Due to the tragedic accident of the Fukushima nuclear power plant that was caused by the massive earthquake on March 11, Eastern Japan and the Tokyo Metropolitan Area are still afraid of unpredictable and large-scale blackouts. In town, or at railway stations, we see many digital signboards that shows us a real-time statistics of power consumption (data provided by power companies) for encouraging power saving. A hot season will come next month, to save energy and avoid possible blackouts, we will be severely required to refrain from turning air conditioners on unlike the past summer.
Many companies have announced countermeasures including switching their power source to solar systems, extending summer vacations, deploying daylight saving time, time-shifed working etc. What about households? We also experienced the energy crisis about 35 years ago, which has contributed a lot to improving the fuel efficiency of Japan-made automobiles. The power shortage that we are currently facing may also work positively to make our technologies and lifestyles much better.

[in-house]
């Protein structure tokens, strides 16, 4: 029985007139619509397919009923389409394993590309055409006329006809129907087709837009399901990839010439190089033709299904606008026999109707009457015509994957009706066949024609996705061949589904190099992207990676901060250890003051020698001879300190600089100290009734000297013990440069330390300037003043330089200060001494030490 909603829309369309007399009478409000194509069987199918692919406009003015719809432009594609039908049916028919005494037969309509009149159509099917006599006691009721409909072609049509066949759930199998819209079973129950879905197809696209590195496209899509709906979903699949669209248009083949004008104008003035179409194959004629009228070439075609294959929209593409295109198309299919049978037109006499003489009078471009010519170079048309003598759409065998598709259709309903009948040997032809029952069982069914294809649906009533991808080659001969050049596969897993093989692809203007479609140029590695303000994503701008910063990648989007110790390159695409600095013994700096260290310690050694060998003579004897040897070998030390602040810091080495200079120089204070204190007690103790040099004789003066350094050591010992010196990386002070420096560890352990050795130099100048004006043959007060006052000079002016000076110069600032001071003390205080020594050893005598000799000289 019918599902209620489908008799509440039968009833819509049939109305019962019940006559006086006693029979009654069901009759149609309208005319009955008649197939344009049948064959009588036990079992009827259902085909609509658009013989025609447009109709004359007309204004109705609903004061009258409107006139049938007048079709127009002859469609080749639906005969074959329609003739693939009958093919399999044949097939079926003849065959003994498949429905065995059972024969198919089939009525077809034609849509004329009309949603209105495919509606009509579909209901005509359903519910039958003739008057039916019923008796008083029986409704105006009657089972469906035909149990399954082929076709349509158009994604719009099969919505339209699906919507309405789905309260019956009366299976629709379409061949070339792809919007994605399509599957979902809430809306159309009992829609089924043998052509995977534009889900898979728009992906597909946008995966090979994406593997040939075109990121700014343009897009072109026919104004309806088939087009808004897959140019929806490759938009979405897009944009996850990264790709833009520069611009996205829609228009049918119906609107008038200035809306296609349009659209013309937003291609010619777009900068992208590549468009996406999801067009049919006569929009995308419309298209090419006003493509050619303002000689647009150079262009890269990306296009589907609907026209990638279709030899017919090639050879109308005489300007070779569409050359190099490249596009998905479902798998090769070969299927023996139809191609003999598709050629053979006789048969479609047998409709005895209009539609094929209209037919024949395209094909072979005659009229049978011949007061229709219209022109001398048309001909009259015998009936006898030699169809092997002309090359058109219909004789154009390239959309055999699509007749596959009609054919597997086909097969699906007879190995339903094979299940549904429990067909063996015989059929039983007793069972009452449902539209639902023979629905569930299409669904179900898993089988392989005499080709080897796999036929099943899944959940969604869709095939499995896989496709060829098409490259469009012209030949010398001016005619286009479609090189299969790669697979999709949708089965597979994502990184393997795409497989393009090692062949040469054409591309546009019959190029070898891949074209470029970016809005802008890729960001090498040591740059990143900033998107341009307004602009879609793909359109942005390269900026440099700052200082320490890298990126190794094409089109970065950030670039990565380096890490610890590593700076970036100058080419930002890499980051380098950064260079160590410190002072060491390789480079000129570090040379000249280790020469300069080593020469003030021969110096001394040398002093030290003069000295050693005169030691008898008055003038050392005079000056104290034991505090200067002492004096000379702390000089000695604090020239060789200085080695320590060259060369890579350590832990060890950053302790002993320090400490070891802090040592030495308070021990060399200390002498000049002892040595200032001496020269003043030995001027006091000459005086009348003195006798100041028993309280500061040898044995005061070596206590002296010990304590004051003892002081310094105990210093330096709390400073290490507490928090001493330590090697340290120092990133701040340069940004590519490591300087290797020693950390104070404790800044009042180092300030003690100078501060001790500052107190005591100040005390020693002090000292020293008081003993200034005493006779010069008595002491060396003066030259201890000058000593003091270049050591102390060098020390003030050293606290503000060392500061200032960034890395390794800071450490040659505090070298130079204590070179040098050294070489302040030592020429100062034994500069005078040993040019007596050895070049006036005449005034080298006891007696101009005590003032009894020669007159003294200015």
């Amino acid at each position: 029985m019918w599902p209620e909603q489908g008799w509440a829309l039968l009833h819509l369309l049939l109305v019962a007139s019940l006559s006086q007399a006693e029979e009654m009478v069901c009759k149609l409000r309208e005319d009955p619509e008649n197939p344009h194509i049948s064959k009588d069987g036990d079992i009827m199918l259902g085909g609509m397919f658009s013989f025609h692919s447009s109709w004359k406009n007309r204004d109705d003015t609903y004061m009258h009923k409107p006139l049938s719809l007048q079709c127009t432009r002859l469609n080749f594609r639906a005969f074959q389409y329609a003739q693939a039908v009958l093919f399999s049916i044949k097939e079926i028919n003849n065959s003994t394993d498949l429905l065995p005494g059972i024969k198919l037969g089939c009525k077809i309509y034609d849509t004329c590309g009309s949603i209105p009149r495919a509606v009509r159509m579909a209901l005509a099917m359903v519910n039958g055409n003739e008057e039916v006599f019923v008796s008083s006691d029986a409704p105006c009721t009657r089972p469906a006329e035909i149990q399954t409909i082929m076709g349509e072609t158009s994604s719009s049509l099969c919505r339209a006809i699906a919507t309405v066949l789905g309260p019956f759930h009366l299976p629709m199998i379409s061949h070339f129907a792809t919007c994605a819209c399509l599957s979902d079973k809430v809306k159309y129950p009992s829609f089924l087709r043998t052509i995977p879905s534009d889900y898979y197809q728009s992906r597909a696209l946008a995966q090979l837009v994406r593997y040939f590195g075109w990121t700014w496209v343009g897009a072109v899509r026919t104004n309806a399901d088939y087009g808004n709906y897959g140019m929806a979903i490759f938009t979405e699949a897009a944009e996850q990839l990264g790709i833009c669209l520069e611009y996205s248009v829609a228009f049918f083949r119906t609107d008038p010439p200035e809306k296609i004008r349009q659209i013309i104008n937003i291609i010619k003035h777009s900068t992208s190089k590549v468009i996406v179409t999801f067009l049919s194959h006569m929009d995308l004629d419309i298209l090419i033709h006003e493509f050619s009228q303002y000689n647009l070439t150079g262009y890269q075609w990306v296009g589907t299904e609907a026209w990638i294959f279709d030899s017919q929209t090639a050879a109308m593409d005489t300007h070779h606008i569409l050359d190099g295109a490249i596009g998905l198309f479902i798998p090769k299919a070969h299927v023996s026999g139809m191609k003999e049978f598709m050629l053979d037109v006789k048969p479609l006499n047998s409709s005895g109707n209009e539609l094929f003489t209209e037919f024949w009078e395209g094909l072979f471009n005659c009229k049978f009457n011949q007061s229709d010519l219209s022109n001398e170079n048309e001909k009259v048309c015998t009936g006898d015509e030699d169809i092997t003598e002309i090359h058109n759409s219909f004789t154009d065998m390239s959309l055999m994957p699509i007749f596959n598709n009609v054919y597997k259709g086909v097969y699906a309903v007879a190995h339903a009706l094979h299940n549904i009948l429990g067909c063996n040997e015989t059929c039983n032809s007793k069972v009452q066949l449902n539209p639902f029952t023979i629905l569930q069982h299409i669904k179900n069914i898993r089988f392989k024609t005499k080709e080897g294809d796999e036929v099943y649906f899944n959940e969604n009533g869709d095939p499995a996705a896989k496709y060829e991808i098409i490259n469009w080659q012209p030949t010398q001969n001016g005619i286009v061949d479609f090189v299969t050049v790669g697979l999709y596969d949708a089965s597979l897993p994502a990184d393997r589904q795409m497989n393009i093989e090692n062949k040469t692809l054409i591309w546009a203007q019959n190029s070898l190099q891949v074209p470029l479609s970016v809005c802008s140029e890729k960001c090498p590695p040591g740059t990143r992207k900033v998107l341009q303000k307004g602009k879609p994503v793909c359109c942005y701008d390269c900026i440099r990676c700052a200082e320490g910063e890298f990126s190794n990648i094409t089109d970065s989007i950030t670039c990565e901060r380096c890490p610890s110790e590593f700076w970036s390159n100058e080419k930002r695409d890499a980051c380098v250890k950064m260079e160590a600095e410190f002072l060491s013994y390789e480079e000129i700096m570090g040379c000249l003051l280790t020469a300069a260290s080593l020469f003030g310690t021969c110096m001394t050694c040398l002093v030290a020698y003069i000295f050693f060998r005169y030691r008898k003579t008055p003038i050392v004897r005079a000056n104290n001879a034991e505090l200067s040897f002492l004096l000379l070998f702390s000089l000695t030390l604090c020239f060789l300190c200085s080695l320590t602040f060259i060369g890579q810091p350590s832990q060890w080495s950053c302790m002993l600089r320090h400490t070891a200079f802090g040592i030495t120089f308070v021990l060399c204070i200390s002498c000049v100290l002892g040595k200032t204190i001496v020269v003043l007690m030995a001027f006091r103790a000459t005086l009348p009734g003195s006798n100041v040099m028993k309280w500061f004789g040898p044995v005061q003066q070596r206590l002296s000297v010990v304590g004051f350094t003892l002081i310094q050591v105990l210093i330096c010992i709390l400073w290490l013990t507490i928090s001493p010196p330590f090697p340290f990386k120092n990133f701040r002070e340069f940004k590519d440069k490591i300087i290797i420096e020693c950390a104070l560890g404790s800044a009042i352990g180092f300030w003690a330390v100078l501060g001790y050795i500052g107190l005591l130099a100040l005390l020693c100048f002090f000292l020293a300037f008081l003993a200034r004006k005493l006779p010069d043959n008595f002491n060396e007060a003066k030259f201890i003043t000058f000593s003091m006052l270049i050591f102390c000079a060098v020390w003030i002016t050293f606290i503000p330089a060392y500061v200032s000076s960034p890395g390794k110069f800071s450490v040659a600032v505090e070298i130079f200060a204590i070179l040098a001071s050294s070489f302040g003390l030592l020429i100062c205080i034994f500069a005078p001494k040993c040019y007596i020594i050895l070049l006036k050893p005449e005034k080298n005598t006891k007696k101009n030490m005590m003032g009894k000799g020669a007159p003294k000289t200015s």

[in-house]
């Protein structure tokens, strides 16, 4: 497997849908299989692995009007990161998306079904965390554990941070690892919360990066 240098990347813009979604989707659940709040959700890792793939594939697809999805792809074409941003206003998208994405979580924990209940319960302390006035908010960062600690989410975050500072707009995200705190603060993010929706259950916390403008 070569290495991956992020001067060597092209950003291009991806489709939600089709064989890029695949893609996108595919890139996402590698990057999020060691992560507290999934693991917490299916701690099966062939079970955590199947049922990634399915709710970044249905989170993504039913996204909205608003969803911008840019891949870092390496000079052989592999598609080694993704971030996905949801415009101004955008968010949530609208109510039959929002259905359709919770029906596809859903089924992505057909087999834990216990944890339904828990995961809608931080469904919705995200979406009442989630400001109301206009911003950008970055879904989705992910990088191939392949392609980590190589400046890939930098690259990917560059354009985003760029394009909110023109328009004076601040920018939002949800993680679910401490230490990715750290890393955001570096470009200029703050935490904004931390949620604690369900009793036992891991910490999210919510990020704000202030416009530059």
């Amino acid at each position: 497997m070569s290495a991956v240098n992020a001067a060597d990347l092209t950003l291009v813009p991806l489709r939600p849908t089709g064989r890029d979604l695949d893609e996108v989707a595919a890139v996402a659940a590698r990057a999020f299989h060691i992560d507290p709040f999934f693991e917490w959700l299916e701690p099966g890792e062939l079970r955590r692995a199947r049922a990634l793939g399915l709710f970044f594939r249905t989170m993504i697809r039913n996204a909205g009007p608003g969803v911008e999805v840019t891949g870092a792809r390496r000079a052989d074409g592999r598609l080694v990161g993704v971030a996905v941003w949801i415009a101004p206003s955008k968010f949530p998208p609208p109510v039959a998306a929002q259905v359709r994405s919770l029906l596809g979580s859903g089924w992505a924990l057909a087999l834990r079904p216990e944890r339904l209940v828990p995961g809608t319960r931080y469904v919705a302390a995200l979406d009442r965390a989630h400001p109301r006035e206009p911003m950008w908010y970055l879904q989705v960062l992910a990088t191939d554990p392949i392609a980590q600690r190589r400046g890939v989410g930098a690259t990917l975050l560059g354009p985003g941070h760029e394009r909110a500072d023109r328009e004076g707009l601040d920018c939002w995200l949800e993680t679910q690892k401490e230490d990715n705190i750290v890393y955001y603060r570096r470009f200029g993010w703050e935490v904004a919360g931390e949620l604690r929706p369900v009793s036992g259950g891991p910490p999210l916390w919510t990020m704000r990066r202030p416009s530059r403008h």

Sassor, a Kanagawa-based tech start-ups specializing in interactive and service design, just announced their first product for encouraging reasonable power use and started accepting orders for it this week. That is named ELP lite[J], the first entry version of the Energy Literacy Platform, and shows you how much each of your home appliances are consuming power on a web-based interface. The service is a combination of a receiver that is set up between an appliance and a powerpoint to deliver measured consumption data to a server, an easy-to-see website that shows you a realtime statistics, and a smartphone app that allows you to check it out at anytime anywhere.
The company has planned to introduce it later this year, but advanced the schedule to serve our society better by providing solutions on time. Starting at 19,500 yen, their pricing varies on which type of the service you choose by considering how many convenient features are additionally provided.
Sassor was founded in September 2010 by two young men graduated from Keio University, Shuichi Ishibashi[J] and Takayuki Miyauchi[J]. They got mentoring at Open Network Lab[J], the Tokyo version of Y-combinator-like incubator, and fundraised several million yen (exact number not disclosed) from Samurai Incubate Fund.